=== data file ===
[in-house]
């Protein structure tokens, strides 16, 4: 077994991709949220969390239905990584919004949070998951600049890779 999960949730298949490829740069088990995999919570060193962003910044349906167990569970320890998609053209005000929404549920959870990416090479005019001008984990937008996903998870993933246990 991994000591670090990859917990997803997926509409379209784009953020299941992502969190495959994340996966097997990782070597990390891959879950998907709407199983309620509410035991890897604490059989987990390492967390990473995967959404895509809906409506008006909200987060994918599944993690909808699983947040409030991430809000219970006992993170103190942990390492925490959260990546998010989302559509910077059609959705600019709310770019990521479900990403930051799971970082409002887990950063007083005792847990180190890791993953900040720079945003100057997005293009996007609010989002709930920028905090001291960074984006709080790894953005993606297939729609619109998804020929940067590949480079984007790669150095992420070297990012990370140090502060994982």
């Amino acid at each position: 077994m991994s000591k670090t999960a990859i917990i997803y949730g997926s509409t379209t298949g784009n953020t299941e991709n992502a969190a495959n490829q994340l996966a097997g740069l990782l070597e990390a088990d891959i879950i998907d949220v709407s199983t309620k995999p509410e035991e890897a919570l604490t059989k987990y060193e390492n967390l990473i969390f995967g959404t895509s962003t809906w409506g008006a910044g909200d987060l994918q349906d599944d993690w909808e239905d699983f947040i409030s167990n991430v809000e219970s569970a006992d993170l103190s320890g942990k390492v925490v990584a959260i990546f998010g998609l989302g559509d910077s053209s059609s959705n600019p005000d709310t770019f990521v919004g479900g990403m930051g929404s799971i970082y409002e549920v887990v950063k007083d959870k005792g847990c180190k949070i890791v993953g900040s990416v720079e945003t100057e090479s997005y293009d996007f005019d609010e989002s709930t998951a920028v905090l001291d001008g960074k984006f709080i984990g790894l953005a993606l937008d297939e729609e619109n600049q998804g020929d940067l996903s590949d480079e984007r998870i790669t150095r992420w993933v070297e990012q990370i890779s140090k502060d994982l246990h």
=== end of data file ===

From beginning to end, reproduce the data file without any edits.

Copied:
[in-house]
């Protein structure tokens, strides 16, 4: 077994991709949220969390239905990584919004949070998951600049890779 999960949730298949490829740069088990995999919570060193962003910044349906167990569970320890998609053209005000929404549920959870990416090479005019001008984990937008996903998870993933246990 991994000591670090990859917990997803997926509409379209784009953020299941992502969190495959994340996966097997990782070597990390891959879950998907709407199983309620509410035991890897604490059989987990390492967390990473995967959404895509809906409506008006909200987060994918599944993690909808699983947040409030991430809000219970006992993170103190942990390492925490959260990546998010989302559509910077059609959705600019709310770019990521479900990403930051799971970082409002887990950063007083005792847990180190890791993953900040720079945003100057997005293009996007609010989002709930920028905090001291960074984006709080790894953005993606297939729609619109998804020929940067590949480079984007790669150095992420070297990012990370140090502060994982």
């Amino acid at each position: 077994m991994s000591k670090t999960a990859i917990i997803y949730g997926s509409t379209t298949g784009n953020t299941e991709n992502a969190a495959n490829q994340l996966a097997g740069l990782l070597e990390a088990d891959i879950i998907d949220v709407s199983t309620k995999p509410e035991e890897a919570l604490t059989k987990y060193e390492n967390l990473i969390f995967g959404t895509s962003t809906w409506g008006a910044g909200d987060l994918q349906d599944d993690w909808e239905d699983f947040i409030s167990n991430v809000e219970s569970a006992d993170l103190s320890g942990k390492v925490v990584a959260i990546f998010g998609l989302g559509d910077s053209s059609s959705n600019p005000d709310t770019f990521v919004g479900g990403m930051g929404s799971i970082y409002e549920v887990v950063k007083d959870k005792g847990c180190k949070i890791v993953g900040s990416v720079e945003t100057e090479s997005y293009d996007f005019d609010e989002s709930t998951a920028v905090l001291d001008g960074k984006f709080i984990g790894l953005a993606l937008d297939e729609e619109n600049q998804g020929d940067l996903s590949d480079e984007r998870i790669t150095r992420w993933v070297e990012q990370i890779s140090k502060d994982l246990h």